February 28, 2009

OED, again

A little more on the OED. The idea of creating a publicly-accessible version has obviously been floating around for a few years. As well it might: not only would an open OED be fantastically useful, but there's a certain justice in bringing it back to the community. As Kragen Sitaker writes, the original OED

is one of the earliest instances of what are now called "pro-am" or "commons-based peer production" projects. From 1857 to 1928, thousands of readers collected examples of uses of words their dictionaries didn't define; they mailed these examples on slips of paper to a small number of editors, who undertook to collate them into a dictionary.

Kragen's attempt to liberate the OED was the most effective: not only did he get one set of the OED scanned, he also cooked up some code making it possible to look up individual words. Alas, his system is now offline - such is the fate of one-man projects. Rufus Pollock's attempt to revive it, within the framework of the Open Knowledge Foundation, seems not to have got anywhere.

More ambitious are the Distributed Proofreaders, a group who take OCR'ed books, edit and correct them by hand, and pass them on to rProject Gutenberg. They've been contemplating the idea of tacking the OED for some time now. But it's a pretty daunting project - both in scale, and in the complexity of the typography - and every attempt seems to peter out.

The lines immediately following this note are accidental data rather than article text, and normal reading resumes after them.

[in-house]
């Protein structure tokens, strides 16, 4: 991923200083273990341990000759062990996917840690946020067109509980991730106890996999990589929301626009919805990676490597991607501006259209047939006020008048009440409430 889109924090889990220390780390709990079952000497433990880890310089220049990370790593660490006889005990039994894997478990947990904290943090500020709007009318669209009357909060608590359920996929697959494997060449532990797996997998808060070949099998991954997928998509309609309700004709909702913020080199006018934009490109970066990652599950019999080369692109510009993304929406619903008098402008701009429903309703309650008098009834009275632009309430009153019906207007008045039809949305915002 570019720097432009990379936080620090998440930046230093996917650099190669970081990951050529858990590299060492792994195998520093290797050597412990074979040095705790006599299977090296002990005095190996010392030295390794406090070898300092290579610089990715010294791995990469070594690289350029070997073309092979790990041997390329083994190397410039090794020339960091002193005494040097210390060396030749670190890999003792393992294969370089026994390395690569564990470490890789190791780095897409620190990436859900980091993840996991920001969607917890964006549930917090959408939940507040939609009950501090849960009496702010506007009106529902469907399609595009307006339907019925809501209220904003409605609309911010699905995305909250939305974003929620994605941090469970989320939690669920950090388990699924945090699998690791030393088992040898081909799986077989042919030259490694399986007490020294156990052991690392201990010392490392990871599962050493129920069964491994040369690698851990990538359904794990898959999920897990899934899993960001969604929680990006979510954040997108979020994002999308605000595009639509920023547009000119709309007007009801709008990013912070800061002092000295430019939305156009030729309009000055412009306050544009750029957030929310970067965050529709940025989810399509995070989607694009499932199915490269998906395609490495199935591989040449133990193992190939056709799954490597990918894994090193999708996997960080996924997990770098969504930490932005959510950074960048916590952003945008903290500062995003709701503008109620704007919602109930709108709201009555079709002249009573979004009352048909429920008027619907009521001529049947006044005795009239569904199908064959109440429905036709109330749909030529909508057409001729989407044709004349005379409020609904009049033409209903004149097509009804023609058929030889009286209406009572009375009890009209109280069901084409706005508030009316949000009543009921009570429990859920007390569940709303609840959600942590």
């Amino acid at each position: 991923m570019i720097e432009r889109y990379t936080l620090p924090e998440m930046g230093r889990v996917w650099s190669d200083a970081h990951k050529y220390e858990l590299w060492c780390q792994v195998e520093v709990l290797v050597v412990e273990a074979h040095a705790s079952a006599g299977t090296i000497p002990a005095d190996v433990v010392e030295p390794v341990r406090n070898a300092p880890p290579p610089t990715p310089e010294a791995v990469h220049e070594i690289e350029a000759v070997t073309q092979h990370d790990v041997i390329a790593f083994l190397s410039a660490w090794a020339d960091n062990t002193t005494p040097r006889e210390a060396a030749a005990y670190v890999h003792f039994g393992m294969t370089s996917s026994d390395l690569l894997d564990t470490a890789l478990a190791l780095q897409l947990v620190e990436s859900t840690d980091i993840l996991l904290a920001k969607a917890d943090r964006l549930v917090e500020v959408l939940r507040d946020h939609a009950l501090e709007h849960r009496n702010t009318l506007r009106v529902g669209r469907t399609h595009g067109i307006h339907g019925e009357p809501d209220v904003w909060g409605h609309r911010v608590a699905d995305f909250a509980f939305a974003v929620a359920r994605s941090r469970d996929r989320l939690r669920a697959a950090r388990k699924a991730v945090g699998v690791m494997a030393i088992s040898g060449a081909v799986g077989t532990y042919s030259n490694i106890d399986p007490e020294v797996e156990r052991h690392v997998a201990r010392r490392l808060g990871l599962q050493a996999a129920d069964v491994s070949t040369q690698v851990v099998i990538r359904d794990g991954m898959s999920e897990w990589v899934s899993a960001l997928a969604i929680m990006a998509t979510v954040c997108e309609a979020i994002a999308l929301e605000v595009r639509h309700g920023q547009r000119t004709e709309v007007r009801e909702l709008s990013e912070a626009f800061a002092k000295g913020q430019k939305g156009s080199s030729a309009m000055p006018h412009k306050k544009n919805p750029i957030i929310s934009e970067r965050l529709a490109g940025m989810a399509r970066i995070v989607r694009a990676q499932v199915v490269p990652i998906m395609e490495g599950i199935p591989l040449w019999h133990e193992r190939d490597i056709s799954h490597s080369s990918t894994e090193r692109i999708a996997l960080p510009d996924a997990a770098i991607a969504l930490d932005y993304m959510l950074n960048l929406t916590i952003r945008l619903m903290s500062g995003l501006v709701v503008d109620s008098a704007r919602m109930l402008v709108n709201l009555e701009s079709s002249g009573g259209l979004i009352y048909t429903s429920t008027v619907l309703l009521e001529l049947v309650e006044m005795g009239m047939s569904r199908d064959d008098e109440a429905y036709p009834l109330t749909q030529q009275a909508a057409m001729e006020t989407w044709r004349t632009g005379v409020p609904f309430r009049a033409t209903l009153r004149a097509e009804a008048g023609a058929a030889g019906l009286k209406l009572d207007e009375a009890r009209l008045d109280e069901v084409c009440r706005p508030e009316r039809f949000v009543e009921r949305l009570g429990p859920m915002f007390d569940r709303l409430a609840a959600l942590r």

Which is all a bit of a disappointment. I'm not quite foolhardy enough to lauch myself into digitising the OED just yet, but there must be at least some prospect to make those scans slightly more user-friendly.

The Oxford English Dictionary, free

[update: Here is a very rough interface, which will be improved whenever I next have some free time]

Using the OED online costs £200/year, which is silly. Fortunately the first edition is out of copyright, and available at the Internet Archive. Unfortunately, it's a bit tricky to find the right volume in a format that doesn't expect you to download 200MB to look up a word. Djvu seems the best option; you need to install a browser plugin first, but then you can look at individual pages quite easily. Here are links to each volume: